Don't Design Products—Design For Humanity: Neri Oxman On 3D Printing
Much of Oxman's work is inspired by nature. Silkworms, for example, are real-life 3D printers in action. By attaching a magnetometer to a silkworm, Oxman is able to study how the creature weaves its silk cocoon so that eventually the process can be replicated by humans. This is important, she says, as the printers we use today create 3D objects out of 2D bases by layering material on top of each other. In nature, however, the process is quite different. And, understanding this difference is key to eliminating the current limitations of 3D printing technology. She also notes that bringing this technology out of the lab and into the mainstream has broad implcations for the design methods of the future. "The importance for business is to realize that we’re not selling products, we’re selling processes," Oxman says. "We’re designing for humanity."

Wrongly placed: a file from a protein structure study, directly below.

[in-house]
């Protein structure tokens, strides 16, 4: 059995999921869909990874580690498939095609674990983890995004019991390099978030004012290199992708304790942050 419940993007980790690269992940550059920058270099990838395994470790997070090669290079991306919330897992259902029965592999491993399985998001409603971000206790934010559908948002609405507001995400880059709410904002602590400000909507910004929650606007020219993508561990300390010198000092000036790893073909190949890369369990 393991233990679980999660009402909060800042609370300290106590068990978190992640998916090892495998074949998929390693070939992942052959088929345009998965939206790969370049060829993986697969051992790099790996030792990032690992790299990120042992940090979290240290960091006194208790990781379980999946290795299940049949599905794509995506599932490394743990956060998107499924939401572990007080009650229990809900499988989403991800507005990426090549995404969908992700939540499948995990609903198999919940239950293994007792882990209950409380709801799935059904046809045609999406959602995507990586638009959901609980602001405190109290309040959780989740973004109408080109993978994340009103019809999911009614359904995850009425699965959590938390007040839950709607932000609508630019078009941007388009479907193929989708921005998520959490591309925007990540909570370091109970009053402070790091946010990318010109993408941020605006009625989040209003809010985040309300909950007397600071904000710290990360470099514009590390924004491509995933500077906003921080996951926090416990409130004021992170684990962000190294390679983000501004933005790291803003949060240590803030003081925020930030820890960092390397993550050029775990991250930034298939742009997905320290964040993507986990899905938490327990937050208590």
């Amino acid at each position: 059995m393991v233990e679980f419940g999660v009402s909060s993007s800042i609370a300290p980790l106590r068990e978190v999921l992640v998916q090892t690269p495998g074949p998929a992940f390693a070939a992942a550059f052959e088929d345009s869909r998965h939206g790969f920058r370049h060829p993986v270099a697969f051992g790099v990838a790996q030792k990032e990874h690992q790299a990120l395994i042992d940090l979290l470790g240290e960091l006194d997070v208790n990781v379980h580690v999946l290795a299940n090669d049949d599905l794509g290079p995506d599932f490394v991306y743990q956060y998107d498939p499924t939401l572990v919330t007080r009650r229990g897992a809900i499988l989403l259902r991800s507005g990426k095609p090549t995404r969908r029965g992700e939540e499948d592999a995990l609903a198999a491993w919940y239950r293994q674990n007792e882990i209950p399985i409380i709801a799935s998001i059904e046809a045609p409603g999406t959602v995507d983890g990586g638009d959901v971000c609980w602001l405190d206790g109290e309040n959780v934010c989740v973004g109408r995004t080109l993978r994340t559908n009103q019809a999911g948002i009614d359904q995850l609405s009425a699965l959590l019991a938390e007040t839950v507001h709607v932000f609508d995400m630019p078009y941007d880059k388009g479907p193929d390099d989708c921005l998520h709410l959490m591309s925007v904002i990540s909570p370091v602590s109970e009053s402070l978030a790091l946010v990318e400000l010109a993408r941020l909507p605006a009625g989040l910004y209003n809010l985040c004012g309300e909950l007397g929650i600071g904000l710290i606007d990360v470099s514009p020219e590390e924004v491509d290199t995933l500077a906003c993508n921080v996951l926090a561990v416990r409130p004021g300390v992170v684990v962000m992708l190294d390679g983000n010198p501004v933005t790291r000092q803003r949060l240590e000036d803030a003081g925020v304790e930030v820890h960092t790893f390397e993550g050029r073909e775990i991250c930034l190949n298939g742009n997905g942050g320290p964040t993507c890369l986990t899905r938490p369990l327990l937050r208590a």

Forward-thinking, yet extremely accessible, Oxman expands on her mind-bending work in her keynotes. Her aesthetic encourages the fusion of nature and design, where objects seamlessly meld with the natural world around them. As Oxman shows us, the role of new technologies will be to advance the processes that already exist all around us. She teaches us how to harness the power of the natural world to help solve some of our most daunting problems.